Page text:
Then, as Luis was stepping out of the room and into the kitchen, the couple decided to strike. They clearly had not familiarized themselves with the steakhouse’s procedures on checks; it would be their untimely undoing.
It’s important to understand what Luis had told the couple; he needed to bring separate checks, he never said that he needed to prepare separate checks. The steakhouse had a cashier who sat right up front by the door. The couple hadn’t anticipated these small details. They had to walk right past her to get to their table. Everyone did. She wasn't exactly conspicuous, but one wouldn't need to turn one's head to see her either.
Unfortunately for the couple, it seems they had either missed her being there or they simply didn't put things together. You see, the entire time Luis worked there, he had never once prepared a check of his own. He put in the order to the kitchen, but when it was time for a check, Luis would drop the order ticket on the cashier's counter. She made certain that everything was correct, printed up a check, placed it in a booklet, and put the booklet in the rack for that particular station. The staff would see the number light up above the kitchen entrance to let them know it was ready. The couple had camped a bit, which had given him a chance to get ahead of things.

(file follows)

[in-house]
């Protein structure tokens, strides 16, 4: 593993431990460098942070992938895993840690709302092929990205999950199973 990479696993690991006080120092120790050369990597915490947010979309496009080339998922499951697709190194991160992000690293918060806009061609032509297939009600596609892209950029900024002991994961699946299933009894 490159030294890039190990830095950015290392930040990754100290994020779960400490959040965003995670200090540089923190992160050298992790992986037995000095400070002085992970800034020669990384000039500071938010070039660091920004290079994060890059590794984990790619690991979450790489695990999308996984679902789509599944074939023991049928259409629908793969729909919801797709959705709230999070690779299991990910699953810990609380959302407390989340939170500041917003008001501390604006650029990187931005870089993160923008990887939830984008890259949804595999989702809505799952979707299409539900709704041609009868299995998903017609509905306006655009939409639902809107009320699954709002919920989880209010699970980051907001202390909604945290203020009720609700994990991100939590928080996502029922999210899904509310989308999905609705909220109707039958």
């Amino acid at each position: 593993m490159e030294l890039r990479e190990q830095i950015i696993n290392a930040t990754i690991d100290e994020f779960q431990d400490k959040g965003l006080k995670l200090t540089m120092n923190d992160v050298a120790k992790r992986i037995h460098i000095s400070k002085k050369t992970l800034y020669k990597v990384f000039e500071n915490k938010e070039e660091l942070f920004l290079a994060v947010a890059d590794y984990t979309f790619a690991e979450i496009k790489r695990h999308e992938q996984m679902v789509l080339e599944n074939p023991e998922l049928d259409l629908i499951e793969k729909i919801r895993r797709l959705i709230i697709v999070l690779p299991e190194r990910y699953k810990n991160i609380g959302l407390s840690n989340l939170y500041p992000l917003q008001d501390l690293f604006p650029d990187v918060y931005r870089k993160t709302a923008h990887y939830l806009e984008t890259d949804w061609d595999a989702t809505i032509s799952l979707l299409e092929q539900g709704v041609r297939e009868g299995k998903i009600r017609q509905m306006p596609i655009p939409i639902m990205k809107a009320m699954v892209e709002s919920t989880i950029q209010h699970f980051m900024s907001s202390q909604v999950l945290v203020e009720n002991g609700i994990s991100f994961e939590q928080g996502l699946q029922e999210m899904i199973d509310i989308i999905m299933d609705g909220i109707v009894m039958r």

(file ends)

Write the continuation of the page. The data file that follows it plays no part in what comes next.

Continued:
Neither party could fully predict what would happen next.
Luis had popped into the kitchen, and the couple clearly took note of which direction he’d turned. They then waited a moment to begin casually strolling out. When Luis stepped back out of the kitchen a moment later, he caught sight of them turning the corner to walk out of the place.
There was no indication that the separate checks he had requested were ready, so he walked over to his section, and the second Luis saw the table, he had a strong feeling something was wrong. The booklet with the couple's check was on the table exactly where and how Luis had left it! That's not necessarily a guarantee that they had ignored it, but they would have had to leave cash since he hadn't taken a card from them.
Alarm bells were blaring in Luis’ head as he went over to the table, his worst fears had been confirmed.
Sure enough, the couple had done nothing more than write, ‘Too bad, so sad’ on the check with a frowny face. Luis frantically scooped up the booklet, dropped it in his apron pocket, and started speed-walking down the hall toward the front door.
As Luis was passing the cashier, he noticed that the manager, Remy, was right there, and so he quietly told him that a check was walking out right that second. This hallway was the sort of place where one does not run, and even a speed-walk is going to attract some attention. Remy signaled that he understood and Luis kept right on cruising out the door just in time to see the couple waiting at the valet station.
The moment Luis saw them, he gave a firm but audible, ‘Excuse me, sir.’ Yates ignored Luis, it would be his mistake. Luis spoke a little louder still walking toward them. The couple continued to ignore him, even though Luis hadn't said anything about the check up until then. It's unlikely that someone could walk a check by accident, but Luis said that he at least had to pretend that was a possibility.